Because the new Netflix version of A Series of Unfortunate Events is an insanely faithful adaptation of the original Lemony Snicket book series, finding references to the books themselves is fairly easy if you know what to look for. From the mentions of the mysterious Beatrice to teasing the plots of the next few books for Season 2, to the quicker introduction to the spy network known as “V.F.D.”; each episode is much denser than it might appear. Naturally, a nearly perfect adaptation to The Reptile Room is going to contain a slew of references to the book of the same name. But what about more obscure references? Below are six obscure references not only to future books in A Series of Unfortunate Events that the Netflix show has yet to adapt, but also other Lemony Snicket books which are slyly referenced in a way even the most hardcore fan probably missed.

The Tunnels

Carmelita Spats

LEFT: Carmelita Spats as drawn by Brett Helquist. Right: Her name in the tunnels.
LEFT: Carmelita Spats as drawn by Brett Helquist. Right: Her name in the tunnels. 

The very first episode of A Series of Unfortunate Events shows Lemony Snicket moving around a network of underground tunnels. This mostly references the secret organization known as V.F.D. For readers of the Unfortunate Events books there are a tons of Easter Eggs here, many of which have been spotted already by eagle-eyed fans. The most obvious is the variety of names hanging out on signs behind Lemony Snicket, which references characters in future episodes (like Montgomery and the Quagmires) but also characters from books who haven’t appeared yet in the series. The name “Spats” for example references Carmelita Spats, a young child who becomes another nemesis of the Baudelaires after they meet her in the Austere Academy. Carmelita is later adopted by Count Olaf and Esme Squalor.

Baudelaire Mansion Fire

LEFT: Brett Helquist drawing of the trapdoor leading to the mansion. RIGHT: Lemony Snicket opens the trapdoor in the show.
LEFT: Brett Helquist drawing of the trapdoor leading to the mansion. RIGHT: Lemony Snicket opens the trapdoor in the show.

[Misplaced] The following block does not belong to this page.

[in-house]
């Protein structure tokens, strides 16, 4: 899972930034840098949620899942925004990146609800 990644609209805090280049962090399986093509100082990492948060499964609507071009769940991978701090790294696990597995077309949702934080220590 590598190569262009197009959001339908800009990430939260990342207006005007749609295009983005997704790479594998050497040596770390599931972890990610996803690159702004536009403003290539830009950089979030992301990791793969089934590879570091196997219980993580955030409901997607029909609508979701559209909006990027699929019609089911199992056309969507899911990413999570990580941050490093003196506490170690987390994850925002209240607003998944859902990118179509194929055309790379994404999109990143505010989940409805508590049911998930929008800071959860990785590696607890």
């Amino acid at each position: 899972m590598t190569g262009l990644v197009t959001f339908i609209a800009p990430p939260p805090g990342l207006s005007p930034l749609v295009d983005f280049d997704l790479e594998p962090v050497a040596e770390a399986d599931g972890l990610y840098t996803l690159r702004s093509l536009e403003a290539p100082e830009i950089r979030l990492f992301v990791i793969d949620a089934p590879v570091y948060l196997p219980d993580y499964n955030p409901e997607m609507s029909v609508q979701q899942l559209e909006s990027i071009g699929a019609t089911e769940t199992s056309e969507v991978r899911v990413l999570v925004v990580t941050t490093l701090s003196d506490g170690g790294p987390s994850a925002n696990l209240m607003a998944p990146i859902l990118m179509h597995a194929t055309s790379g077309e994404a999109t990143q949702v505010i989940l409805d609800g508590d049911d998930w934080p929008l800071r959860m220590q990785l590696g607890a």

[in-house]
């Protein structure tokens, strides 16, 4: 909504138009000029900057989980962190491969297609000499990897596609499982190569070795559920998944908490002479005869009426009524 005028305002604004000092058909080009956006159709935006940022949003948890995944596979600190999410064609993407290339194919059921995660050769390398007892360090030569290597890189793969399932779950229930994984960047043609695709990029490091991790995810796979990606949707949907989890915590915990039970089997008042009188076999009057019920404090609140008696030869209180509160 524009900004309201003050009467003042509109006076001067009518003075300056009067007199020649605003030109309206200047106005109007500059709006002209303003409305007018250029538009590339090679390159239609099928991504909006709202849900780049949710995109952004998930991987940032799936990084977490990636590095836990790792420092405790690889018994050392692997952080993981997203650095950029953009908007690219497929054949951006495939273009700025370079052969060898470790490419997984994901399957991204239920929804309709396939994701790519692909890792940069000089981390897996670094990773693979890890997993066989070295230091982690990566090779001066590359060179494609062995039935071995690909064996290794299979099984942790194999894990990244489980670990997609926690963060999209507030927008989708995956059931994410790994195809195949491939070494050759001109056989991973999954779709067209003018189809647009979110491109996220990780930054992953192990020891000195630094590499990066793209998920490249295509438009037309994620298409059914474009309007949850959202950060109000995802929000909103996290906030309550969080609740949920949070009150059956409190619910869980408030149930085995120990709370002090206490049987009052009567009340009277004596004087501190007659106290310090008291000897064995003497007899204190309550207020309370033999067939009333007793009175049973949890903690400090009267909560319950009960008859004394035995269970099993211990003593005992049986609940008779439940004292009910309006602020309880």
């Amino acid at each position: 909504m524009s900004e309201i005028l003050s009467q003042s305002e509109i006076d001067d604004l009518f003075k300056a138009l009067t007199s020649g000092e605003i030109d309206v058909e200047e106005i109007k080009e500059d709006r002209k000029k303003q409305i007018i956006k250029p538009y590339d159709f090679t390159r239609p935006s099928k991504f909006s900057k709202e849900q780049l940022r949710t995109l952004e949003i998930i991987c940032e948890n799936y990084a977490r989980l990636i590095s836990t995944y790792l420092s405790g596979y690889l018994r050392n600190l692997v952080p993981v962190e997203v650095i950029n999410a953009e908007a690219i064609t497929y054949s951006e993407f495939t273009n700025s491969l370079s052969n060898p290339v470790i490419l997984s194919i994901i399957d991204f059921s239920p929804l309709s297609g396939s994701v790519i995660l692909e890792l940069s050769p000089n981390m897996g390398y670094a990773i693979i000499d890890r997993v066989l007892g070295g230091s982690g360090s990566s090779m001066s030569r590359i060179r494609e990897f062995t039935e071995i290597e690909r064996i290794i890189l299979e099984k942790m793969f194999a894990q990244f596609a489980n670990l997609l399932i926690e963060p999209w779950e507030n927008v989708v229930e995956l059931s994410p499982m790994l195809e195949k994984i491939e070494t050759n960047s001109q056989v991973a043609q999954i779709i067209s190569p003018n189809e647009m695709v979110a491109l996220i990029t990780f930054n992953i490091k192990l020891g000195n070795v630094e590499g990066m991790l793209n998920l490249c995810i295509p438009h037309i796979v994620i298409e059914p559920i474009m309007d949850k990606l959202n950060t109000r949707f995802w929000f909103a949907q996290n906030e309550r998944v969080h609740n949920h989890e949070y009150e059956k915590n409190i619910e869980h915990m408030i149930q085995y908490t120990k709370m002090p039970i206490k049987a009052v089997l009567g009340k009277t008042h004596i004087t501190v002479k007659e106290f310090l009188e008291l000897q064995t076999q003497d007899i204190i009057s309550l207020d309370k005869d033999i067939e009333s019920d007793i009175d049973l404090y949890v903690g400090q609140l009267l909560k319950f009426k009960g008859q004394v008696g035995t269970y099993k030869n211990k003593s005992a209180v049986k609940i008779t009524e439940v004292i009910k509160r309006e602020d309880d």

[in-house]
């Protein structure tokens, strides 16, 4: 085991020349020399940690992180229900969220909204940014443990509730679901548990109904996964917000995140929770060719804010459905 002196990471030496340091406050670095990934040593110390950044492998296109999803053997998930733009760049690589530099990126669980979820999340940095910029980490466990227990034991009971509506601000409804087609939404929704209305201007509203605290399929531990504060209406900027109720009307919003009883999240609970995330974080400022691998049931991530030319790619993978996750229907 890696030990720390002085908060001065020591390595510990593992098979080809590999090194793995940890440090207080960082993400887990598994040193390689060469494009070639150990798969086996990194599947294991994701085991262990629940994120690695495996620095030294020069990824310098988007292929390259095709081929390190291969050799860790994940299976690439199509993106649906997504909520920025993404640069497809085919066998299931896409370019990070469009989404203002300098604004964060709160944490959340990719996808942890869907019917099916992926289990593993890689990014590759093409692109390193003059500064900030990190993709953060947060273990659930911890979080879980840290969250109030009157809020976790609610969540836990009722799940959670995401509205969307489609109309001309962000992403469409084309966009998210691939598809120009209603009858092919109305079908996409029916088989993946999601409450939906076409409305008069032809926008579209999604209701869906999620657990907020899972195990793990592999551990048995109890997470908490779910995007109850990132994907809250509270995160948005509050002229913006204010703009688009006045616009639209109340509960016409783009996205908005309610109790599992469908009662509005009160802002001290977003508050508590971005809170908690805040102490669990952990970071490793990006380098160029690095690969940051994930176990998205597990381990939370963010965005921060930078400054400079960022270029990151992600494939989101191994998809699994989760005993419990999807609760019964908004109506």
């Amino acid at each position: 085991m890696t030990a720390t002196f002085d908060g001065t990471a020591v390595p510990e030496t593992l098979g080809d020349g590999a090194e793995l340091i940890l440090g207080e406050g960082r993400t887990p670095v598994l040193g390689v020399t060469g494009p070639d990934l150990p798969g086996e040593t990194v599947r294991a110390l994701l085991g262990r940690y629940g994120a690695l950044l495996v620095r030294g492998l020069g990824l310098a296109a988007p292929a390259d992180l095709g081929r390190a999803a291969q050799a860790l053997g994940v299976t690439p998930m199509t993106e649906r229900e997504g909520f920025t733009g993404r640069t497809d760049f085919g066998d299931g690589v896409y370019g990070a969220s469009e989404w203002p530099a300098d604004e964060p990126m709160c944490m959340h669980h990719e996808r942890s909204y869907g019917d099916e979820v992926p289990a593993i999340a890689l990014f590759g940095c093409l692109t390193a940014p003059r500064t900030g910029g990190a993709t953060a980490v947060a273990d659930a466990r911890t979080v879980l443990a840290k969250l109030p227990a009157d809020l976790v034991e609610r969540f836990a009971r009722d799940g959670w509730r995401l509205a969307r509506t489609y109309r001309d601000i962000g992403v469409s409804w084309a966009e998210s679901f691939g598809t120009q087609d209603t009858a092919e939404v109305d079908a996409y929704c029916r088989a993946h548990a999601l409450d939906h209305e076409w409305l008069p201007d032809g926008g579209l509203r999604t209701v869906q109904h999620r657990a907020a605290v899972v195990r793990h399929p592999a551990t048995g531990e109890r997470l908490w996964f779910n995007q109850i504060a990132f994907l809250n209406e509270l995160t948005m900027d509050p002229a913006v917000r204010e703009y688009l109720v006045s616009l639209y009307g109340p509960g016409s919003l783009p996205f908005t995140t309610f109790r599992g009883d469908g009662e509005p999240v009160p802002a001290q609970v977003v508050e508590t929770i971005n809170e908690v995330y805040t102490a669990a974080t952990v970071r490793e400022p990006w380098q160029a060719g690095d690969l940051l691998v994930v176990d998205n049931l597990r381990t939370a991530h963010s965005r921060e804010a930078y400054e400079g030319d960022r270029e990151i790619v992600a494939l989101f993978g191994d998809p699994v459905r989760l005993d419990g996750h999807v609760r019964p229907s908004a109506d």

The tunnels also recall a scene from the book The Ersatz Elevator in which the Baudelaires navigate a series of underground passageways only to emerge in the ruins of their own home. In the show we see Snicket himself use a trapdoor which seems to lead directly into the Baudelaire mansion too.

Kit Snicket’s Tunnels from All the Wrong Questions

LEFT: Art by Seth from 'All the Wrong Questions." RIGHT: Lemony Snicket in 'A Series of Unfortunate Events.'
LEFT: Art by Seth from 'All the Wrong Questions." RIGHT: Lemony Snicket in 'A Series of Unfortunate Events.'

The design of the tunnels actually recalls a different set of Lemony Snicket books all together. Published from 2012-2015, the four book series All the Wrong Questions chronicles Lemony Snicket’s life as a young man well before he meets the Baudelaires’ mother and before the V.F.D. schism occurs. Throughout all four books, Snicket is concerned about meeting up with his sister, who is waiting for him inside secret tunnels. The illustrations by the artist known as “Seth,” from the All the Wrong Questions books depict the tunnels exactly as they are depicted in Netflix’s A Series of Unfortunate Events.

More All the Wrong Questions

Outside of the tunnels, the newer, less-discussed Lemony Snicket book series called All the Wrong Questions is referenced a few more times in the new Netflix version of A Series of Unfortunate Events. In a sense this mirrors the epilogues of the All The Wrong Questions books. In each of the four books of the series, Lemony Snicket converses with a character who the Baudelaires will meet in the “future.” Now, characters in that future are unwittingly referencing those books which took place in “the past.”

“When Did You See Her Last?

Count Olaf says this in the second episode. This is a reference to the title of the second book in the All the Wrong Questions series which is titled When Did You See Her Last? The missing person in that book is a chemist named Chloe Knight, famous for developing invisible ink.

“That’s the Wrong Question”

In the fourth episode, Violet tells Klaus, “That’s the wrong question.” This is a reference to the entirety of All the Wrong Questions, in which Lemony Snicket frequently chastises himself for asking the wrong questions.

“Do the Scary Thing First”

In the fifth episode Violet says, “Do the scary thing first.” This is a line which is repeated often in All The Wrong Questions. Lemony Snicket frequently uses this philosophy as a way to motivate himself — and his friends — to get through various troubles. Because Lemony Snicket knew the Baudelaire parents before the events of A Series of Unfortunate, it’s likely they picked up this phrase from him and then repeated it to their children. This means Violet is quoting Lemony Snicket even though she doesn’t know it.

A Series of Unfortunate Events is streaming on Netflix now.

Ryan Britt is an Associate Editor at Inverse where he specializes in science fiction. He is the author of the 2015 essay collection Luke Skywalker Can't Read and Other Geeky Truths from Plume/Penguin Random House. Ryan's other writing has been published in the New York Times, Tor.com, VICE, Den of Geek! and elsewhere. He lives in New York City with his family.

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